The UK government is moving forward with its plans to create regulation for IoT devices. The move follows a broad global trend to try and lock down the burgeoning but insecure world of the IoT, says Mike Nelson, vice president of IoT Security at DigiCert.
For too long now, Internet of Things (IoT) devices have been thrown to market replete with vulnerabilities that threaten strange new types of catastrophe for users. From attacks that leverage the very functionality of an IoT device – such as a hackable car or a doll that can be turned into a remote surveillance device – to events like the Mirai attacks which threatened internet infrastructure on a large scale. It’s for those reasons that the UK government has stepped up.
The regulations aim to build on 2018’s Code of Practice – Secure by Design – which offered a number of guidelines to IoT device manufacturers, as well as consumers, about how to securely build and use IoT devices. They include suggestions for securely storing credentials and other security data, minimising exposed attack surfaces, ensuring the integrity and continuous updating of the software on IoT devices as well as ensuring secure communication to and from the devices.
The code of practice added that it was being rolled out with the hope that people would comply, and if they didn’t, the government would start to make those guidelines mandatory. It seems that’s finally happened and regulators will now make at least three of those guidelines compulsory.
Firstly, IoT passwords have to be unique and not resettable to a factory default, thereby allowing an attacker to merely look that password up.
Secondly, manufacturers must have a publicly advertised contact for vulnerability disclosures, allowing bugs to be reported and fixed in good time.
Thirdly, manufacturers must clearly state the minimum length of time that the device will receive security updates, so that consumers can plan for offboarding or make other security decisions on that basis.
The devices that do comply will be able to proudly wear a stamp which signifies a government endorsement of this particular product’s security. It might seem like a simple move, but it’s one that profoundly changes the relationship between IoT security and the consumer.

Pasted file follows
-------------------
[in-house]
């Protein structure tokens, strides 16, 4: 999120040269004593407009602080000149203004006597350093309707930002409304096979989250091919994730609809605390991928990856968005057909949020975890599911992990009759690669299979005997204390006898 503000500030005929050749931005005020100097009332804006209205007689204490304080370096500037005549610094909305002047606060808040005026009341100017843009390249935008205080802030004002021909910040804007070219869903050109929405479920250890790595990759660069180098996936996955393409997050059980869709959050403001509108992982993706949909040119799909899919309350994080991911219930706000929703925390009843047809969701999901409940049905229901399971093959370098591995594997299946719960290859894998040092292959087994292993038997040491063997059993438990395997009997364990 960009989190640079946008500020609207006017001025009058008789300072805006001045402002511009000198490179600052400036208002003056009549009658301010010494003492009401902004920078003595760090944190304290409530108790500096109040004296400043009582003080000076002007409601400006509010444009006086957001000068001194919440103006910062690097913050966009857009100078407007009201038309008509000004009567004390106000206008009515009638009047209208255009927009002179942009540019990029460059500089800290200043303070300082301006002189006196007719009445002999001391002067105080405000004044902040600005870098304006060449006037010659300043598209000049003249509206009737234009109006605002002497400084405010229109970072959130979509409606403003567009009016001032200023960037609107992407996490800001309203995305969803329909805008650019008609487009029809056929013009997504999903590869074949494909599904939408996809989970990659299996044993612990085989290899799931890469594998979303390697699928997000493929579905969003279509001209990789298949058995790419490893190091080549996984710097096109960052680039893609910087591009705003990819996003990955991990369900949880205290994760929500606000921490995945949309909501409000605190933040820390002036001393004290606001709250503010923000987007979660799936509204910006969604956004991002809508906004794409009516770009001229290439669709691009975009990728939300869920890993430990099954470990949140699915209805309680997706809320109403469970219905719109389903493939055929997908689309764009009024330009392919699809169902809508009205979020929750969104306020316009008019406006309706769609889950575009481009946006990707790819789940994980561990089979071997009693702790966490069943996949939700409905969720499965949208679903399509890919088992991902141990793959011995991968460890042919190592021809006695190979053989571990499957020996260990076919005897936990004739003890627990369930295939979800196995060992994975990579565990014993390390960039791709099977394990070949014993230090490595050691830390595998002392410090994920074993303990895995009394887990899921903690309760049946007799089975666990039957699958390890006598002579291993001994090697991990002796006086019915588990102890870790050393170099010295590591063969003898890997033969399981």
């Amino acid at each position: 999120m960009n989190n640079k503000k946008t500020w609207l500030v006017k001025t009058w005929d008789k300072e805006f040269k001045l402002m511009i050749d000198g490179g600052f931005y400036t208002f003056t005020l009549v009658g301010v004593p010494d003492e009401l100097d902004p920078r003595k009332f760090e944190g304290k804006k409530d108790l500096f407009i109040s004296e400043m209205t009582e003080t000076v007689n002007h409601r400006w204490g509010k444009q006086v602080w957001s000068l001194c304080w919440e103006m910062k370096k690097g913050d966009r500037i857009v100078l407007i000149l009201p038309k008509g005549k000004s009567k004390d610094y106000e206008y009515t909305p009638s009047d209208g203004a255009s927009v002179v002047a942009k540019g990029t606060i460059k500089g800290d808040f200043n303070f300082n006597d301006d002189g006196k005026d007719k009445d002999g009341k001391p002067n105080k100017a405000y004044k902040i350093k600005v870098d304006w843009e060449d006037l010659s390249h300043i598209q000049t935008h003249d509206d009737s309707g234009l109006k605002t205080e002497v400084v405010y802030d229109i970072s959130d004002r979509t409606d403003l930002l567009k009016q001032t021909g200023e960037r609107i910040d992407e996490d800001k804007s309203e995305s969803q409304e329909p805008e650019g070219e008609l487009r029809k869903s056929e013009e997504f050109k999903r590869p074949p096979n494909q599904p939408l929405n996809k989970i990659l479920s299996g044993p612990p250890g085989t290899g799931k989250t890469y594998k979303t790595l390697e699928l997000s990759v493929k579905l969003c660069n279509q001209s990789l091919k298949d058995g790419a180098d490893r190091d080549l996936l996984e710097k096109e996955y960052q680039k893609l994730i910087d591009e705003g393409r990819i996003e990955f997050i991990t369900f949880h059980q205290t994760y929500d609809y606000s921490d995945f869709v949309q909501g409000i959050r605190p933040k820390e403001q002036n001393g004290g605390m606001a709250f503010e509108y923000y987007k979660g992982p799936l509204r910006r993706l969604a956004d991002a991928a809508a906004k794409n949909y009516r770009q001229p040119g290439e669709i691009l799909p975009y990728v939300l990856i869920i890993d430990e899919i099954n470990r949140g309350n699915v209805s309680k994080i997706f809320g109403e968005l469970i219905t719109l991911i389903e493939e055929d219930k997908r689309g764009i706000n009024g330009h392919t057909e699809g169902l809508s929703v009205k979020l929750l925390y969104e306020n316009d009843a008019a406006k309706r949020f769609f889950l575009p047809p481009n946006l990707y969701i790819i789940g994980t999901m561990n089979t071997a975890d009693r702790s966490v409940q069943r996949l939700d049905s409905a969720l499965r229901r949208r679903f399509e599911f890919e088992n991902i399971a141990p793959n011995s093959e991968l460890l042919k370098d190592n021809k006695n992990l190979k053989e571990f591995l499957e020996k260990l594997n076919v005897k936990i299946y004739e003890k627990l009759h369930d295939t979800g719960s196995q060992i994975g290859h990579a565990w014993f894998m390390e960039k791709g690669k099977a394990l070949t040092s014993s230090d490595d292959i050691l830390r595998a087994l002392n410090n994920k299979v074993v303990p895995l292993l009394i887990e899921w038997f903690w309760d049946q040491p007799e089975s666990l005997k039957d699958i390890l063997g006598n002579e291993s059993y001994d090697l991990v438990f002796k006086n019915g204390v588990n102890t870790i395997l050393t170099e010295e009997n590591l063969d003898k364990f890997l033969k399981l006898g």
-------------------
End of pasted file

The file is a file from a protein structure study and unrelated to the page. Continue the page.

IoT security left to manufacturers
While IoT security has heretofore been left up to manufacturers and then perhaps enterprise security teams to fix after the fact, Secure by Design’s certification scheme finally puts those security decisions in the hands of the consumer. Now, they can make those decisions before they introduce weakly protected, vulnerable devices into an otherwise secure network.
Now that consumers can take security into account when purchasing IoT devices, it can become a competitive differentiator. Manufacturers until now have created insecure devices largely because it was cheaper for them to do so. There was no market demand to make secure devices and not much that would make it profitable for them to do so.
Labelling devices and introducing security as a competitive differentiator for consumers will force manufacturers to think about how they can lose less and make more by thinking about security from the design stage onwards. Once consumers care, manufacturers are going to start caring too.
Calculation made too late
It’s a simple calculation which has been made far too late. For too long, the buck has been effectively left to manufacturers to secure their IoT products, with neither a carrot nor a stick to drive them forward. It won’t solve all of the security problems but it’s a commendable answer to a problem that has dogged this field for a long time. Governments around the world are starting to make sticks, but the clever thing about Secure by Design and its certification scheme is that it comes with a carrot too.
The author is Mike Nelson, VP of IoT Security, DigiCert
About the author
Mike Nelson is the VP of IoT Security at DigiCert, a global provider of digital security. In this role, Mike oversees the company’s strategic market development for the various critical infrastructure industries securing highly sensitive networks and Internet of Things (IoT) devices, including healthcare, transportation, industrial operations, and smart grid and smart city implementations. Mike frequently consults with organisations, contributes to media reports, participates in industry standards bodies, and speaks at industry conferences about how technology can be used to improve cyber security for critical systems and the people who rely upon them.
Mike has spent his career in healthcare IT including time at the US Department of Health and Human Services, GE Healthcare, and Leavitt Partners – a boutique healthcare consulting firm. Mike’s passion for the industry stems from his personal experience as a type 1 diabetic and his use of connected technology in his treatment.